Updated: Heroes and Castles Review

This week, our Game of the Month winner Heroes and Castles received a major update that adds new playable characters, plus an extra mode that lets you play as the invading forces of evil. The new characters are an elven ranger and a reptilian mage, and each have new special moves and attack styles that add even more variety to this great game.

The other major addition is Siege mode, where you can play as the invading army of skeletons and orcs. The gameplay mechanics feel a bit different in this new mode. Instead of gold mines, you have to start by summoning acolytes which will give you more dark power. Then, you can summon enemies, which are divided into different tiers. Higher tiers require more support units, like goblin drummers, which don’t appear in the regular campaign.

In addition to the single-player siege mode, you can now fight against other players in a versus mode. These extra gameplay options increase the lifespan of an already-substantial game, and dedicated players will have a great time beating the game with every new character, challenging other players online, and unlocking all the extra costumes and abilities. Heroes and Castles keeps getting better, so buy it now if you haven’t already.

Tower defense games were among the first to stand out on the App Store, due to their touch-friendly controls and short, wave-based levels. But until now, the genre hasn’t evolved much. Last year’s Fieldrunners 2 is polished and varied, but it’s fundamentally the same game as 2008‘s Besiegement. Heroes and Castles, on the other hand, upturns the tower defense genre and makes it feel much more immediate and exciting.

Instead of watching over your castle from a bird’s eye view, in Heroes and Castles you are  standing right there on the front lines. Hordes of evil enemies, like skeleton warriors, mummies, and goblin bomb-throwers will swarm your castle walls, seeking to destroy them and attack the keep inside. You have to run up to them and fight back, all while ordering battlefield reinforcements and armaments for the walls.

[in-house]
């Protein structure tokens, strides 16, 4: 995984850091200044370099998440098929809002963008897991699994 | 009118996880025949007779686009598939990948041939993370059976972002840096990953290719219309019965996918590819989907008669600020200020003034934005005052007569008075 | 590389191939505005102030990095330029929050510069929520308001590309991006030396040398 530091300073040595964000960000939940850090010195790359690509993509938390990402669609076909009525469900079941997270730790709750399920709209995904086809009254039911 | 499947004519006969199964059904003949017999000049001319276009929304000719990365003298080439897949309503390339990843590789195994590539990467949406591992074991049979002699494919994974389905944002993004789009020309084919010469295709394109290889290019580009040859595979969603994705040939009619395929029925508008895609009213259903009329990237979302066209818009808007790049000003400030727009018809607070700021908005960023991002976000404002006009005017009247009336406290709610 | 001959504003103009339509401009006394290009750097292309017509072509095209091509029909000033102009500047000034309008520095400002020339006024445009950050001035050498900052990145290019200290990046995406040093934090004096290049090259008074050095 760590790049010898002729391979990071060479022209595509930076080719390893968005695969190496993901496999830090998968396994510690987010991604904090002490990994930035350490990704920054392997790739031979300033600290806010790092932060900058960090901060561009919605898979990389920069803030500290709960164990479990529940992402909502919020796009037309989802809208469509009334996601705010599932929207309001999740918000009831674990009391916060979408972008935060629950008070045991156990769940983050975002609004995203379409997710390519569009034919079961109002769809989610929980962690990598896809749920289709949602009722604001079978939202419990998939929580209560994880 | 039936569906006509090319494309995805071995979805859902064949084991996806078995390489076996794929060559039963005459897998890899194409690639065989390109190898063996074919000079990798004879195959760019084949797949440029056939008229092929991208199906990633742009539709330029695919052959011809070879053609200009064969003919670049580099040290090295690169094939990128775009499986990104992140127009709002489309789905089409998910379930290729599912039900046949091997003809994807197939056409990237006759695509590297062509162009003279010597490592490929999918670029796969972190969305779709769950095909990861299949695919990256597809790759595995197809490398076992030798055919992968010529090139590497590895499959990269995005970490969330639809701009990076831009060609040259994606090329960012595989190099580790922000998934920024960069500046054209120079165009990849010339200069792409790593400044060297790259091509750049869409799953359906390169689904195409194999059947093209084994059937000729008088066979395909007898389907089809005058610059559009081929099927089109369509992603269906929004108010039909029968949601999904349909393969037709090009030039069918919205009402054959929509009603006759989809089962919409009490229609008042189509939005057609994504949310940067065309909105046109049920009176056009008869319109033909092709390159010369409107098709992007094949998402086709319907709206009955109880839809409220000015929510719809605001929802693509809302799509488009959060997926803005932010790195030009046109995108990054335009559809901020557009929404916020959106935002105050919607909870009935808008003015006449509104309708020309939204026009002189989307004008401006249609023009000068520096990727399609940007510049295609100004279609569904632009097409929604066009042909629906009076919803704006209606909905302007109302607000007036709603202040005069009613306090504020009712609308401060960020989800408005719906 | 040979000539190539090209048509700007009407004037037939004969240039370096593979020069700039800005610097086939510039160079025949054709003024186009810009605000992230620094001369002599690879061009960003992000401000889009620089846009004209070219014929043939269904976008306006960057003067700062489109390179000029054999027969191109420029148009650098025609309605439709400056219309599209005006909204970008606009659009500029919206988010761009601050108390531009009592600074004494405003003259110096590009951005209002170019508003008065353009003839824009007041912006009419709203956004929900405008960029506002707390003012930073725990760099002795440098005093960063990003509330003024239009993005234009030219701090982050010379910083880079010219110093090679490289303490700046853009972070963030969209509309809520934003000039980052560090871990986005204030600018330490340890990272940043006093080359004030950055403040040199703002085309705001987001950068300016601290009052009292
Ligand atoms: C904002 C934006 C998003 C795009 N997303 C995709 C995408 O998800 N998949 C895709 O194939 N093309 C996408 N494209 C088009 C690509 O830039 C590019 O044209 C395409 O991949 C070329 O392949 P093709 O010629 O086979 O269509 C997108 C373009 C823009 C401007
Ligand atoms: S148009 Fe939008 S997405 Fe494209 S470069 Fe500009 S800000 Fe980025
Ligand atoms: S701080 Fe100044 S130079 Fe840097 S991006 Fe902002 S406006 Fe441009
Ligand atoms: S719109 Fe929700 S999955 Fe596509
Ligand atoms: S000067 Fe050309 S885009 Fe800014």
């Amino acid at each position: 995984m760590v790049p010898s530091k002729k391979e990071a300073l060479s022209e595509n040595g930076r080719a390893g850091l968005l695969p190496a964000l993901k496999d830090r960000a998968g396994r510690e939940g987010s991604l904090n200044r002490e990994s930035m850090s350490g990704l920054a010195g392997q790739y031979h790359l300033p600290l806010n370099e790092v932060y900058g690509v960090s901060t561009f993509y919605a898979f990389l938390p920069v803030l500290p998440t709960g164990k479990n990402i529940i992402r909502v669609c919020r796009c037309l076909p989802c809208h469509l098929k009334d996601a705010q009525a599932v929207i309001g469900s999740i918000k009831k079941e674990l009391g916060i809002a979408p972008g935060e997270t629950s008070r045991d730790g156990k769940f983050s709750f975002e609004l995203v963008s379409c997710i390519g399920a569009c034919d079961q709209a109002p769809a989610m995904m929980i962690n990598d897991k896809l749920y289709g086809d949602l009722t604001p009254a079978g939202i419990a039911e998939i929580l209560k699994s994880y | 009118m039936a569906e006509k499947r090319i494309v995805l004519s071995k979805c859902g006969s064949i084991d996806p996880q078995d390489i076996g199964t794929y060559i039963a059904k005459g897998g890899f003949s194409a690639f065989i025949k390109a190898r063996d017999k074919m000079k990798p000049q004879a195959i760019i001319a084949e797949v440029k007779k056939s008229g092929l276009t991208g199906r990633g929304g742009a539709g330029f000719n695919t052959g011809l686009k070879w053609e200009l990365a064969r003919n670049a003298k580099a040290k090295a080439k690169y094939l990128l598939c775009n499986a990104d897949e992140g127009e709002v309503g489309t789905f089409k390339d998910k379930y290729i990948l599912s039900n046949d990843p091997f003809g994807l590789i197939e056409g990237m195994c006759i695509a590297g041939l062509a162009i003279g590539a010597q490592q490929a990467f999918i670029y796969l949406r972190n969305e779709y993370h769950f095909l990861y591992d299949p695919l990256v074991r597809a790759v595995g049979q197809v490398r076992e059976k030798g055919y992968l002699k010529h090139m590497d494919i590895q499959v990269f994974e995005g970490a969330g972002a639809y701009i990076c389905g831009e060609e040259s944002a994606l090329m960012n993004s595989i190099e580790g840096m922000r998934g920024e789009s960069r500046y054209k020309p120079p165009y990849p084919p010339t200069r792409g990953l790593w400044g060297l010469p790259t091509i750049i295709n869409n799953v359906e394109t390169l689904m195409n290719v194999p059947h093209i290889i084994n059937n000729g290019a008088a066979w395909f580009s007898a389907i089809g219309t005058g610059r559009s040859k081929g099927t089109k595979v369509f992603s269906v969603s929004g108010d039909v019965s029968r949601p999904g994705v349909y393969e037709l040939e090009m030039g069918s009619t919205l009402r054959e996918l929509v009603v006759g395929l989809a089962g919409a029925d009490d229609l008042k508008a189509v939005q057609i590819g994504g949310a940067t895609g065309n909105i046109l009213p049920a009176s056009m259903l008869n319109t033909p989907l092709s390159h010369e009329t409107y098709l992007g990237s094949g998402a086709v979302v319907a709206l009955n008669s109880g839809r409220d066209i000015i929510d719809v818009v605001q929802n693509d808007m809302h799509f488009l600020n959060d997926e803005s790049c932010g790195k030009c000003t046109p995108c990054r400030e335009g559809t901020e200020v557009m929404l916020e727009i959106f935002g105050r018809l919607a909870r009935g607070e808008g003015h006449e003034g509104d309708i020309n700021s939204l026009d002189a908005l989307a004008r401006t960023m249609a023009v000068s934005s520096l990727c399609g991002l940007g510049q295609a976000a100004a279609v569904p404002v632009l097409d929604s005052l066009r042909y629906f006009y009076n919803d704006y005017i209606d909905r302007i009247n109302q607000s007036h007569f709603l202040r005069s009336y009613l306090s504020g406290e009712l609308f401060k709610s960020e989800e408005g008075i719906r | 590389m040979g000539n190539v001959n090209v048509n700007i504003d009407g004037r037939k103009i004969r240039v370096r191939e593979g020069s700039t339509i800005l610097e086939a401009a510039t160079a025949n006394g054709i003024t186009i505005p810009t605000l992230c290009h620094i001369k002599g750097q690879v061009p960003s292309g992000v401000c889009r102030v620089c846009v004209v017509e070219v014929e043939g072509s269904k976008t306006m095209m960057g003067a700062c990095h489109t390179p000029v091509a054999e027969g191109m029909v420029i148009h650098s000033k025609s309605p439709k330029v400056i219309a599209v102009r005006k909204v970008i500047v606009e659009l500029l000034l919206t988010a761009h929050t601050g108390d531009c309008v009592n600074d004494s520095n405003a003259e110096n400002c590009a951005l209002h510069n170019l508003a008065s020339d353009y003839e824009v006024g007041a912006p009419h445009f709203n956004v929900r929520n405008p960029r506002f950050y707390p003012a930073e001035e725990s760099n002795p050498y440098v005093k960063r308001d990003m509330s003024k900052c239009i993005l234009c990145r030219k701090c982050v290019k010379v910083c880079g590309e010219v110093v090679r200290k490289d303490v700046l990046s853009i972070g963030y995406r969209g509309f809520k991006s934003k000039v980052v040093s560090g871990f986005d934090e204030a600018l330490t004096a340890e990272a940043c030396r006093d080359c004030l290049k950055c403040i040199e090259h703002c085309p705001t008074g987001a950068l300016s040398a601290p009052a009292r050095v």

Attack, my minions!

This groundbreaking combination of third-person action and strategic resource management is simply outstanding. At any given moment, you’ll have to order the construction of gold mines to generate more revenue, archers to patrol the wall, pitchfork-wielding peons to roam the battlefield, and reinforced barriers to slow the enemy’s assault. And those are just the early upgrades– later in the game, you’ll be able to build a battle academy, ballistas, generals, giants, and dwarven sharpshooters.

You can never just sit back and let your peons do all the work, nor can you act as the lone defender. It’s in finding a careful balance between immediate action and strategic planning that Heroes and Castles reveals its substantial depth.

Pike the football. 

The mechanics of Heroes and Castles are also incredibly sound. Your hero moves freely around the battlefield with basic touch controls. Your archers, peons, and other support units have decent AI, and over time, you can upgrade them to make them faster, stronger, and more accurate.

Heroes and Castles offers three different playable characters– a knight, paladin, and engineer– and there’s a reward for beating all 20 levels with each character. However, the castle you defend barely changes, except for some slight weather effects, and it would have been nice to fight in different locations. What does improve the variety is an endless, online co-op mode through Game Center. Additional modes, like versus multiplayer, are teased on the menu screens for a later update.

Heroes and Castles captures the immediacy of battle in a way that few tower defense games can. It’s more like the console series Dynasty Warriors, or the Helm’s Deep battle in Lord of the Rings: The Two Towers, than your typical App Store adventure. When the war horn sounds, your defenses fall, and a swarm of skeleton warriors rushes in to destroy your keep, Heroes & Castles is a pulse-pounding experience that is practically unmatched.

7 thoughts on “Heroes and Castles Review

  1. I am thoroughly hooked on this one. I haven’t been as excited by a mixing of genres on any platform since GTAIII. It’s almost revolutionary, really. I’ll check out Dungeon Defenders, but this game is nearly flawless. Difficult, but there is always a way through. It’s as much about resource management and unit creation as FPS/Melee, but what makes it truly shine is that there is virtually no micromanagement. The units aren’t stupid—they are predictable. You know what you’re going to get. Support, if you need it, defense if you need that—it’s so well balanced, I’m just astounded.

    This has quickly gained a position among my favorite iOS games of all time next to The Room, Pinball Arcade, Magic the Gathering, Carcassonne, Ticket to Ride, Anomaly HD, Neuroshima Hex, Galaxy on Fire and Infinity Blade II. Deep,

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